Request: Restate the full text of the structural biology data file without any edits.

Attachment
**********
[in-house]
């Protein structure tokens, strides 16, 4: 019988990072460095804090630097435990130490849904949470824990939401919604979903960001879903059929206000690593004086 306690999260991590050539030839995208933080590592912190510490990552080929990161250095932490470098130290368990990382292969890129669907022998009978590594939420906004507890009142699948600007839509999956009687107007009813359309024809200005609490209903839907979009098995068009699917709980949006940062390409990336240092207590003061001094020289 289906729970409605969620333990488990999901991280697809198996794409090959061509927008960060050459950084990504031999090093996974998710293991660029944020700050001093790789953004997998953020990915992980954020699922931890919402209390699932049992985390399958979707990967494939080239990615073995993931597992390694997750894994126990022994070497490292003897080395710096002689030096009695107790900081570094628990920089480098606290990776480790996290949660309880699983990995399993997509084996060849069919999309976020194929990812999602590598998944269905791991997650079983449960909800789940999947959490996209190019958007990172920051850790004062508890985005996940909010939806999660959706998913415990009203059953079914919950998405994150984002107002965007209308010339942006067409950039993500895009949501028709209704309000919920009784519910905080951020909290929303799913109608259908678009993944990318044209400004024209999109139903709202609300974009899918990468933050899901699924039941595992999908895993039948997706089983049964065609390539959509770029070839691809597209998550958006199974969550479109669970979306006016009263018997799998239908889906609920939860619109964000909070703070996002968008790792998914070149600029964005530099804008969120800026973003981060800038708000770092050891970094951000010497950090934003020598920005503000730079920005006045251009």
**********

[in-house]
């Protein structure tokens, strides 16, 4: 019988990072460095804090630097435990130490849904949470824990939401919604979903960001879903059929206000690593004086 306690999260991590050539030839995208933080590592912190510490990552080929990161250095932490470098130290368990990382292969890129669907022998009978590594939420906004507890009142699948600007839509999956009687107007009813359309024809200005609490209903839907979009098995068009699917709980949006940062390409990336240092207590003061001094020289 289906729970409605969620333990488990999901991280697809198996794409090959061509927008960060050459950084990504031999090093996974998710293991660029944020700050001093790789953004997998953020990915992980954020699922931890919402209390699932049992985390399958979707990967494939080239990615073995993931597992390694997750894994126990022994070497490292003897080395710096002689030096009695107790900081570094628990920089480098606290990776480790996290949660309880699983990995399993997509084996060849069919999309976020194929990812999602590598998944269905791991997650079983449960909800789940999947959490996209190019958007990172920051850790004062508890985005996940909010939806999660959706998913415990009203059953079914919950998405994150984002107002965007209308010339942006067409950039993500895009949501028709209704309000919920009784519910905080951020909290929303799913109608259908678009993944990318044209400004024209999109139903709202609300974009899918990468933050899901699924039941595992999908895993039948997706089983049964065609390539959509770029070839691809597209998550958006199974969550479109669970979306006016009263018997799998239908889906609920939860619109964000909070703070996002968008790792998914070149600029964005530099804008969120800026973003981060800038708000770092050891970094951000010497950090934003020598920005503000730079920005006045251009």